The rebound of practice pads is generally more than low-tuned drums. However, you will still be able to reap some of the benefits of rebounds on less bouncy surfaces.

4. Play to a metronome

The next most important piece of kit for a drummer is a metronome. Playing in time is the number one job of a drummer. If you’re not used to playing to a click then you might initially find it annoying. If this is the case, it shows that you need to improve your timing.

Playing to a metronome for a few weeks can actually make serious improvements to your rhythm.

You can either use a metronome app for your phone or purchase a dedicated metronome. Many drummers now use these during live performances as well as recording, therefore it’s a vital skill as a modern drummer.

Practice your rudiments at high speeds, as well as painfully slow speeds. It’s easy to play at moderate speeds, but turn the tempo way down and you have way more space in-between notes to make mistakes.

It’s amazing how much your drumming can improve once you learn how to play slowly! It will improve your control and timing, which will reap the benefits when you increase your speed.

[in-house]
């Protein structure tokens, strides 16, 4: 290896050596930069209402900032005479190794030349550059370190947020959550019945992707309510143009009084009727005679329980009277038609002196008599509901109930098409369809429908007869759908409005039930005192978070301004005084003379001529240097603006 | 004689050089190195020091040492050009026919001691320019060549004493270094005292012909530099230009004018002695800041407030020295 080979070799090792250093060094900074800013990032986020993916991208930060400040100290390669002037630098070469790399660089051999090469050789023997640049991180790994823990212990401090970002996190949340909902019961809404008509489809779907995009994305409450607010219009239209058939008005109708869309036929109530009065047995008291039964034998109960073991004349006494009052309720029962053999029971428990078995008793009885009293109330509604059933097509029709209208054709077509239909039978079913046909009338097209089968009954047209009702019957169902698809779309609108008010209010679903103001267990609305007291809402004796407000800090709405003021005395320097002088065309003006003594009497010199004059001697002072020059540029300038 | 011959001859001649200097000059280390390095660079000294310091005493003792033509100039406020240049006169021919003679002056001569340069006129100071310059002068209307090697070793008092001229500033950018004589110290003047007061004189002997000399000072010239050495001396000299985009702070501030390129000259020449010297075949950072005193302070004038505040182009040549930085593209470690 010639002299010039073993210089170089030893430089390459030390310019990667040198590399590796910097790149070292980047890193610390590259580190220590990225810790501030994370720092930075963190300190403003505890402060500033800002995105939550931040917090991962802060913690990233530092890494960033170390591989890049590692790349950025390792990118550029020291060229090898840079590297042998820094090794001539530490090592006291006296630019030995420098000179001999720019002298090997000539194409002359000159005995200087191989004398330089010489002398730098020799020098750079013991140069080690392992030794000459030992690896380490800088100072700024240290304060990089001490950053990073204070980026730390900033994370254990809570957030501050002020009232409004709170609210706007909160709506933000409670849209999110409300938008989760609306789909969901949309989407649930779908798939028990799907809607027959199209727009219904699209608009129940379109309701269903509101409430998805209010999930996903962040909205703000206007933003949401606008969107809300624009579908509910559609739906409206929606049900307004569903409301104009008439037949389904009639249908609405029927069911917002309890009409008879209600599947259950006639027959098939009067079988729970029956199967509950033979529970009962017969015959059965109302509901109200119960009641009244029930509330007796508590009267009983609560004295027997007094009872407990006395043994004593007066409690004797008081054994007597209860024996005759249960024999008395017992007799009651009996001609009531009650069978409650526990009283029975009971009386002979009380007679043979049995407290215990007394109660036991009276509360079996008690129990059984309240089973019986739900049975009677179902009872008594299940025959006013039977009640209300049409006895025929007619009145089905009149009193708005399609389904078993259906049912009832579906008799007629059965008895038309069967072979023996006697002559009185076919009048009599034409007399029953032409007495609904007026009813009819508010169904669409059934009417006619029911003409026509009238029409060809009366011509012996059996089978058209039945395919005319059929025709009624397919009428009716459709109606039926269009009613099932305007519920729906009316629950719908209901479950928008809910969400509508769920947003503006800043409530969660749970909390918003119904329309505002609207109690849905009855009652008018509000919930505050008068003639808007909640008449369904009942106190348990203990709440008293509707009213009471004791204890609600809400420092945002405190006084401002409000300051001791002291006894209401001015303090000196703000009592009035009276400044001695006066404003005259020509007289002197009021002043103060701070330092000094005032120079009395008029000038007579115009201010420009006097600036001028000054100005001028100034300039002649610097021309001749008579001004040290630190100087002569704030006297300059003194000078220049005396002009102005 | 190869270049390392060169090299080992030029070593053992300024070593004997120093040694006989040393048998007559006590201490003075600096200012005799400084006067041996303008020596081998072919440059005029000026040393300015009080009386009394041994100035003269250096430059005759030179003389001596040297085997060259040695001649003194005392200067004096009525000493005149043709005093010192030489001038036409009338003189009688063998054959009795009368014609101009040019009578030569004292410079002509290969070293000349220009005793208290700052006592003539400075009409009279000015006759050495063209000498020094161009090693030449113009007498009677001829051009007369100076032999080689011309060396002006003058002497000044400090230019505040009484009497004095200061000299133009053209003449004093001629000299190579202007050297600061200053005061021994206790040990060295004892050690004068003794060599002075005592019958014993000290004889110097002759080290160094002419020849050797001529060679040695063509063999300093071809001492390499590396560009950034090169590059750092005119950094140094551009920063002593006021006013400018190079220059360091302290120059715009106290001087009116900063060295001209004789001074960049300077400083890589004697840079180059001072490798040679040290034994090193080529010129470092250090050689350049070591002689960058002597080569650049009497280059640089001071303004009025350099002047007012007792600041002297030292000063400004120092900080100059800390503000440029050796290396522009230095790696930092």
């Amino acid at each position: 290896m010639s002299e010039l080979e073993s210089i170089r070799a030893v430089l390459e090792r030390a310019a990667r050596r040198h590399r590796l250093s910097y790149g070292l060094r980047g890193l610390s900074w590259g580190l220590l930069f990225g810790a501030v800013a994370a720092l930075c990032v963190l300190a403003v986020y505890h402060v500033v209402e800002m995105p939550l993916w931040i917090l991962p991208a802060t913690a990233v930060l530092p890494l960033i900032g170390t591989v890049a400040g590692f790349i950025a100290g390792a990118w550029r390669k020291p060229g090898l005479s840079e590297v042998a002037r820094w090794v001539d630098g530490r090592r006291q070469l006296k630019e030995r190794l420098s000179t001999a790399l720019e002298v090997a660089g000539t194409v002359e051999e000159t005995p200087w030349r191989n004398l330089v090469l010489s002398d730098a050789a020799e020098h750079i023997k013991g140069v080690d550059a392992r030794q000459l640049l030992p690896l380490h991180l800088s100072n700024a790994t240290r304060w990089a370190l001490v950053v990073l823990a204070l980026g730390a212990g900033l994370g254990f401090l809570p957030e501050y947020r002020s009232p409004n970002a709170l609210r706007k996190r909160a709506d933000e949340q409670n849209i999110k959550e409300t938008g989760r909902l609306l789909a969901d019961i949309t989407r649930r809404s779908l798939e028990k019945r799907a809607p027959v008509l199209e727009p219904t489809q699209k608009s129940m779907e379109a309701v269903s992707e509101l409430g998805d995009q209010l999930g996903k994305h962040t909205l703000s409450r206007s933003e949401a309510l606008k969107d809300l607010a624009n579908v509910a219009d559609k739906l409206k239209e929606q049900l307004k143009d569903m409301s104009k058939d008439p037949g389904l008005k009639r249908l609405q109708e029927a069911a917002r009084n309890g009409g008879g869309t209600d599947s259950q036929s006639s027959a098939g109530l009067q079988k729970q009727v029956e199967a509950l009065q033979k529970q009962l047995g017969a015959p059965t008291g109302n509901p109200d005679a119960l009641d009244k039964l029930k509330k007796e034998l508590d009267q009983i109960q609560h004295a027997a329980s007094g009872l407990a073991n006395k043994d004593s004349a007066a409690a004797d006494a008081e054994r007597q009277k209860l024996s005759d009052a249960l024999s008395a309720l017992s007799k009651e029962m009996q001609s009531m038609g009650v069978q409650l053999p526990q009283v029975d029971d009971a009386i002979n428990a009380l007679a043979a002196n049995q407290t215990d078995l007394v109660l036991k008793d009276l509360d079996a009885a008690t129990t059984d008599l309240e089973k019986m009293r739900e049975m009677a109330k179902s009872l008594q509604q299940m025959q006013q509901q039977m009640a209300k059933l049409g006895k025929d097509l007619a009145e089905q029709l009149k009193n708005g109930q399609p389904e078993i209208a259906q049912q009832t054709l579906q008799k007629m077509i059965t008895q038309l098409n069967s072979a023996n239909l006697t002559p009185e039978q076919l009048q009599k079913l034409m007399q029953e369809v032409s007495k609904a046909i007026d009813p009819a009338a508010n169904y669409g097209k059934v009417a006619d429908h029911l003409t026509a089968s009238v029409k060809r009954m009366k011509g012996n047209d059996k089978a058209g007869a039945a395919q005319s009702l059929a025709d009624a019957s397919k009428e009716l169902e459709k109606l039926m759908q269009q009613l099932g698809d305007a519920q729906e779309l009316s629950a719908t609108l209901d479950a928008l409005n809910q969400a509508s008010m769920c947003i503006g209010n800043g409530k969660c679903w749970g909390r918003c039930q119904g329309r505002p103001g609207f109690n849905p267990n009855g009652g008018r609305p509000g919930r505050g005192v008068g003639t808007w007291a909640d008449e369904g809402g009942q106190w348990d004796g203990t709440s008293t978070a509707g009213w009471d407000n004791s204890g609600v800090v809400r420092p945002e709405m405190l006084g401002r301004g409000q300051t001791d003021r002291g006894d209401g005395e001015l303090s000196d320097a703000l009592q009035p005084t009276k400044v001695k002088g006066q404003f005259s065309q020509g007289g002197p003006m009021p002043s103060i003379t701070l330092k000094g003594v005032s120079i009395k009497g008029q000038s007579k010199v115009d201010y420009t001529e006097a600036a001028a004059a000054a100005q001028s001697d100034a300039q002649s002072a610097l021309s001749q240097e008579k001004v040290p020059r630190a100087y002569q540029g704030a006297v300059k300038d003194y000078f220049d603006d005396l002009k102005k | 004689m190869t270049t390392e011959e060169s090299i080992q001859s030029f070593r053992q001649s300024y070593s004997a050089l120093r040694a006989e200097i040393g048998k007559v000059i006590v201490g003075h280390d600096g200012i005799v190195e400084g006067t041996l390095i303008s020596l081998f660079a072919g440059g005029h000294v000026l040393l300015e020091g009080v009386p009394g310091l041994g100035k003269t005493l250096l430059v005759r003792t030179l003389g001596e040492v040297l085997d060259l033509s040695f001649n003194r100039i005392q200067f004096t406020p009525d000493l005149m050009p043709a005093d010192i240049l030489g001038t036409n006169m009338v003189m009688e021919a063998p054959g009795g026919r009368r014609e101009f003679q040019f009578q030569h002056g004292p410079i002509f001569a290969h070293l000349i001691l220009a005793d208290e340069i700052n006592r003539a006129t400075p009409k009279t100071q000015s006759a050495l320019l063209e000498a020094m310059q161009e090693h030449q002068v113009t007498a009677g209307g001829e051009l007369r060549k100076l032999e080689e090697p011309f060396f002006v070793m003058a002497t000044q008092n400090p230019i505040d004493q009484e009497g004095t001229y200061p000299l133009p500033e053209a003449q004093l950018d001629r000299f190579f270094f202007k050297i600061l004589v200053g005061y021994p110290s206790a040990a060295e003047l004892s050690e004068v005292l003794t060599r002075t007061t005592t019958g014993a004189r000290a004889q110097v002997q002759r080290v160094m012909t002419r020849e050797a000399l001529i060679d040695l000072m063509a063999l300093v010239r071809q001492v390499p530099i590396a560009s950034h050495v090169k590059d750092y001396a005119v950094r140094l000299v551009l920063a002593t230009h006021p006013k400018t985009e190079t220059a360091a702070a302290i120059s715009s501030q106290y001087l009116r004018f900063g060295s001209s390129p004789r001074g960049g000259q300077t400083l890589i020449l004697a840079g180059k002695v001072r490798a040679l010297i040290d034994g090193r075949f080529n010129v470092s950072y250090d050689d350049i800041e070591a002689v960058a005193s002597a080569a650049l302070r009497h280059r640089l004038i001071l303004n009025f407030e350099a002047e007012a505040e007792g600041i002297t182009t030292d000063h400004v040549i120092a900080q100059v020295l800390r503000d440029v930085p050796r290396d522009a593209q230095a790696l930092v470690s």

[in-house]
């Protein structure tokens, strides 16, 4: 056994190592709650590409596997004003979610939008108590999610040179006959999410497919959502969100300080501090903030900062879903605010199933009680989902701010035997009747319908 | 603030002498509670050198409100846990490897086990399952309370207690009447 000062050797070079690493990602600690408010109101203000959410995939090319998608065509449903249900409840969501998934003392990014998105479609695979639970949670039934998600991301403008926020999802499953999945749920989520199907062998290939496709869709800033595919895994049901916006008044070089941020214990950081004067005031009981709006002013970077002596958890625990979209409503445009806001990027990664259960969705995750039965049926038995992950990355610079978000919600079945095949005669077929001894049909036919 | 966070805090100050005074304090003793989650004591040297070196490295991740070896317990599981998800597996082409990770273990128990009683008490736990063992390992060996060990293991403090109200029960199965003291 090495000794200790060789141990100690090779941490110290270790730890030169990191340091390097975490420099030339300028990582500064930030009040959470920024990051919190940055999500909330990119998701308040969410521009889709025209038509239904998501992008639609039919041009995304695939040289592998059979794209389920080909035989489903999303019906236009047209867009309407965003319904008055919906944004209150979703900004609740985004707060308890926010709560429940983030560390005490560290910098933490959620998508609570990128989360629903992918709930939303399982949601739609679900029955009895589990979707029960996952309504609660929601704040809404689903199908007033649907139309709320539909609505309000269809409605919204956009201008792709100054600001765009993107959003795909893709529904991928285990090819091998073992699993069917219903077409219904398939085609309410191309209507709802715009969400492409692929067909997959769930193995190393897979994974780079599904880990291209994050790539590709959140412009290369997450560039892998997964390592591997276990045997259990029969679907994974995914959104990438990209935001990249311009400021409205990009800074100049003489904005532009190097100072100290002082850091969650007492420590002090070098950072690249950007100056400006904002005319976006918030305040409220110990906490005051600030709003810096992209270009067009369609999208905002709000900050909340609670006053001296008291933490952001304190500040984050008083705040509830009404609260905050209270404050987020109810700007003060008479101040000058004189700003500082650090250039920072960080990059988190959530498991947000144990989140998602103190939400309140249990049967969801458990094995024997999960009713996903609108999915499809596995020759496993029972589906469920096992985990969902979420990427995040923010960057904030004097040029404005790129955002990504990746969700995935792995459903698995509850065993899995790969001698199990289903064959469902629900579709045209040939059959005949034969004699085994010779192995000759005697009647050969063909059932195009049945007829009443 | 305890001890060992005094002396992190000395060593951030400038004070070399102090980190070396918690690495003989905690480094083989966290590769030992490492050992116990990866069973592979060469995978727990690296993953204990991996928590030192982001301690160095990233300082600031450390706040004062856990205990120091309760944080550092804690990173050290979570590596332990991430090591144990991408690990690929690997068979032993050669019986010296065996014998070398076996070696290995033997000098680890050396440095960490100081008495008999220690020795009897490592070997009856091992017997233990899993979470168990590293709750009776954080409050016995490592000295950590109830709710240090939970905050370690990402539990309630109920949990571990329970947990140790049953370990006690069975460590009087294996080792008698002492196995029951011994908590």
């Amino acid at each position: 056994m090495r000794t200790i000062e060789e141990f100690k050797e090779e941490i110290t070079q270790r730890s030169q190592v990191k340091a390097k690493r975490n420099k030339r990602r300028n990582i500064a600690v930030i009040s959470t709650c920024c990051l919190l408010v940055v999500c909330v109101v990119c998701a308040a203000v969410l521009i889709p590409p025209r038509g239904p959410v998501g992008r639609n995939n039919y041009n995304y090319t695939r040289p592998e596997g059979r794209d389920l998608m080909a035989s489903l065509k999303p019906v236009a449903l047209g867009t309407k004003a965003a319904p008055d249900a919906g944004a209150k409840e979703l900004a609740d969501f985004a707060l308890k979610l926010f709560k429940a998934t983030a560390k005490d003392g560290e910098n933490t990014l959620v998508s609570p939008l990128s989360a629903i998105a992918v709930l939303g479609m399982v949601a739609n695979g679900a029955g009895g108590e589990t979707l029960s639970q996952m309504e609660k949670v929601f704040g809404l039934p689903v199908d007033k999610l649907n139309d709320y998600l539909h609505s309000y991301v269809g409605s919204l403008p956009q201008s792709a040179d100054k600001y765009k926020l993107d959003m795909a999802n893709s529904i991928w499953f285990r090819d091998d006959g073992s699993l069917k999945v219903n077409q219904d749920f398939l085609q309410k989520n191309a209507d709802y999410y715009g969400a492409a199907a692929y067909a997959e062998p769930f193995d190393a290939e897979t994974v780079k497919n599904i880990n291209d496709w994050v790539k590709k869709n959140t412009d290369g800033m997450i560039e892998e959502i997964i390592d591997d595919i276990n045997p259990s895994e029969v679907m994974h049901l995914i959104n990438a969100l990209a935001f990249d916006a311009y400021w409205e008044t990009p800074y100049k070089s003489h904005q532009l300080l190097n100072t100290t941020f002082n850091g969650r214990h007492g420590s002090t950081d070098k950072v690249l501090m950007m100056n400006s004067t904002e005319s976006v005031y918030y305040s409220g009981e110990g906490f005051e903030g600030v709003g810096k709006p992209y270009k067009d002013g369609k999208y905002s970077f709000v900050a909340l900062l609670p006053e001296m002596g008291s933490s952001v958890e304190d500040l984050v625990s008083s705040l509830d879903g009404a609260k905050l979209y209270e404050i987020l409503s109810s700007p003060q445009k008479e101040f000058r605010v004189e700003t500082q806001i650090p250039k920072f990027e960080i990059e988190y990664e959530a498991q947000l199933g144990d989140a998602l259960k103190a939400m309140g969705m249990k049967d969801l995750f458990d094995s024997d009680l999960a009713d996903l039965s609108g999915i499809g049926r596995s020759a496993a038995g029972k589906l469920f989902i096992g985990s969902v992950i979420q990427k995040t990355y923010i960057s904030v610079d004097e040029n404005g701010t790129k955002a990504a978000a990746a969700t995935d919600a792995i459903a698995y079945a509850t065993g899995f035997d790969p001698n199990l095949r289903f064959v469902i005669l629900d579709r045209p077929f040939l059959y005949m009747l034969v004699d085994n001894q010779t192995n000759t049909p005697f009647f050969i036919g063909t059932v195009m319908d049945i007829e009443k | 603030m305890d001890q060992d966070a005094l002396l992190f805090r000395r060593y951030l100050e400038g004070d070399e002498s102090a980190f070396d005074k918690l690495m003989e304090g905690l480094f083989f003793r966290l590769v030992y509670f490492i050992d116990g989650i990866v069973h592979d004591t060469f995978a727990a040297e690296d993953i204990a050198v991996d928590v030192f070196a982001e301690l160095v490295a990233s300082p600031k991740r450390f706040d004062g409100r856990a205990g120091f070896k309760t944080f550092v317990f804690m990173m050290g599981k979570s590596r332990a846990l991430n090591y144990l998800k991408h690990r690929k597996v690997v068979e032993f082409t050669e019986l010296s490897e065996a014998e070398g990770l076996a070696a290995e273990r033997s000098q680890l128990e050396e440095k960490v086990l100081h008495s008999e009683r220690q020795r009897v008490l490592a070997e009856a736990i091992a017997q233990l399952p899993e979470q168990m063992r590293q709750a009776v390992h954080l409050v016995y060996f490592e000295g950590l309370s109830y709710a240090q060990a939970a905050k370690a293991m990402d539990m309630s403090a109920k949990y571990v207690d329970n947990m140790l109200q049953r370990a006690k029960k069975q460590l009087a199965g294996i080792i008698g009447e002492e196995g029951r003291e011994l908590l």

5. Practice using a mirror

Practice your drumming in front of a mirror. You might quickly notice issues in your drumming technique. Resolving these could improve your speed.

If you hold your drumsticks using the matched grip then you should drum in a symmetrical fashion. Discrepancies in your stick movements may mean problems with your technique.

I always recommend going to a local drumming expert every so often to access your form and technique. They could notice issues with your technique that you never noticed yourself, which can put you on a fast track to better and faster drumming.

6. Don’t neglect the single-stroke rolls

I left my single-stroke rolls underdeveloped for years because I was relatively strong at double-stroke rolls. Although I was getting pretty good rudiments and independence, the speed of my single-stroke rolls was poor.

How did I improve this? Mainly by specifically practicing 16th note single stroke rolls to a metronome at varying speeds.

Start at a low speed, work on observing the rebound of your strokes. As you drum slowly you may use your arms for each stroke. As you get faster, you move to use smaller muscles to control the movements, such as your wrist and your fingers.

Try to find the fastest possible tempo that you can hold for at least 30 seconds while staying in tempo and playing with decent form. Try to keep your sticks as loose as possible because you will tighten up as you reach your maximum speed.

7. Learn to use the Moeller technique

The moeller technique is a fantastic method that uses the rebound of your sticks to generate multiple strokes.

It’s meant to improve hand speed, power, and control while also allowing for optional embellished notes on command.